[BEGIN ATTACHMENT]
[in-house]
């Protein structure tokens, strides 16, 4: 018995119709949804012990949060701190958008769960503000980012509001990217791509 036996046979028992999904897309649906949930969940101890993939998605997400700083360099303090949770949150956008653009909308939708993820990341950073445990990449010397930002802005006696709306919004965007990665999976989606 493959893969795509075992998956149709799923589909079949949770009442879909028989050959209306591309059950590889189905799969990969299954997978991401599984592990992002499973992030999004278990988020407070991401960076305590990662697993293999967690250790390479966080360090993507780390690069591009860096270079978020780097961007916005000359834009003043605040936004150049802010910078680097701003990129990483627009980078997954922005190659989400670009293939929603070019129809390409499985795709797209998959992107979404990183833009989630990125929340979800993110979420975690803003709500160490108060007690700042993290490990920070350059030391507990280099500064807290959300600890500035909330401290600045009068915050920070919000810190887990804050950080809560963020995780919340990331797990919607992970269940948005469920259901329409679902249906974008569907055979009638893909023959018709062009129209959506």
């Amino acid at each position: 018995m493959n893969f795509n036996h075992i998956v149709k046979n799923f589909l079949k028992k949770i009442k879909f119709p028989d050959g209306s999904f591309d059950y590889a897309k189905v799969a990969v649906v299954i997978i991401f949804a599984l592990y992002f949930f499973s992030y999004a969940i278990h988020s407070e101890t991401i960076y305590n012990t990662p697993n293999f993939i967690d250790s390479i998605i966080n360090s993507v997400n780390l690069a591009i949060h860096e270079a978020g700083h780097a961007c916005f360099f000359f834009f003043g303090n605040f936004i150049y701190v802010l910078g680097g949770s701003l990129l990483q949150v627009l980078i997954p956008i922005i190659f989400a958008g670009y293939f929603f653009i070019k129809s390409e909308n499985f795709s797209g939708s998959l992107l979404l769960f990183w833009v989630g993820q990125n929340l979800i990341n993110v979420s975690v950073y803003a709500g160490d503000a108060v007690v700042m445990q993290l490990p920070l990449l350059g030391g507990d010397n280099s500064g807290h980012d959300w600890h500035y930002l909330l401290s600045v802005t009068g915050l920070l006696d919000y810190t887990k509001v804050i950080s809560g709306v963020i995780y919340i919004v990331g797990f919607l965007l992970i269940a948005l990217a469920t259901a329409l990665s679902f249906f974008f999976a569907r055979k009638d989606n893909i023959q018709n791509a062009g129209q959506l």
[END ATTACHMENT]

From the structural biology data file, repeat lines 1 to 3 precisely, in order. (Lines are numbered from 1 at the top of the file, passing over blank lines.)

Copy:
[in-house]
């Protein structure tokens, strides 16, 4: 018995119709949804012990949060701190958008769960503000980012509001990217791509 036996046979028992999904897309649906949930969940101890993939998605997400700083360099303090949770949150956008653009909308939708993820990341950073445990990449010397930002802005006696709306919004965007990665999976989606 493959893969795509075992998956149709799923589909079949949770009442879909028989050959209306591309059950590889189905799969990969299954997978991401599984592990992002499973992030999004278990988020407070991401960076305590990662697993293999967690250790390479966080360090993507780390690069591009860096270079978020780097961007916005000359834009003043605040936004150049802010910078680097701003990129990483627009980078997954922005190659989400670009293939929603070019129809390409499985795709797209998959992107979404990183833009989630990125929340979800993110979420975690803003709500160490108060007690700042993290490990920070350059030391507990280099500064807290959300600890500035909330401290600045009068915050920070919000810190887990804050950080809560963020995780919340990331797990919607992970269940948005469920259901329409679902249906974008569907055979009638893909023959018709062009129209959506």
């Amino acid at each position: 018995m493959n893969f795509n036996h075992i998956v149709k046979n799923f589909l079949k028992k949770i009442k879909f119709p028989d050959g209306s999904f591309d059950y590889a897309k189905v799969a990969v649906v299954i997978i991401f949804a599984l592990y992002f949930f499973s992030y999004a969940i278990h988020s407070e101890t991401i960076y305590n012990t990662p697993n293999f993939i967690d250790s390479i998605i966080n360090s993507v997400n780390l690069a591009i949060h860096e270079a978020g700083h780097a961007c916005f360099f000359f834009f003043g303090n605040f936004i150049y701190v802010l910078g680097g949770s701003l990129l990483q949150v627009l980078i997954p956008i922005i190659f989400a958008g670009y293939f929603f653009i070019k129809s390409e909308n499985f795709s797209g939708s998959l992107l979404l769960f990183w833009v989630g993820q990125n929340l979800i990341n993110v979420s975690v950073y803003a709500g160490d503000a108060v007690v700042m445990q993290l490990p920070l990449l350059g030391g507990d010397n280099s500064g807290h980012d959300w600890h500035y930002l909330l401290s600045v802005t009068g915050l920070l006696d919000y810190t887990k509001v804050i950080s809560g709306v963020i995780y919340i919004v990331g797990f919607l965007l992970i269940a948005l990217a469920t259901a329409l990665s679902f249906f974008f999976a569907r055979k009638d989606n893909i023959q018709n791509a062009g129209q959506l």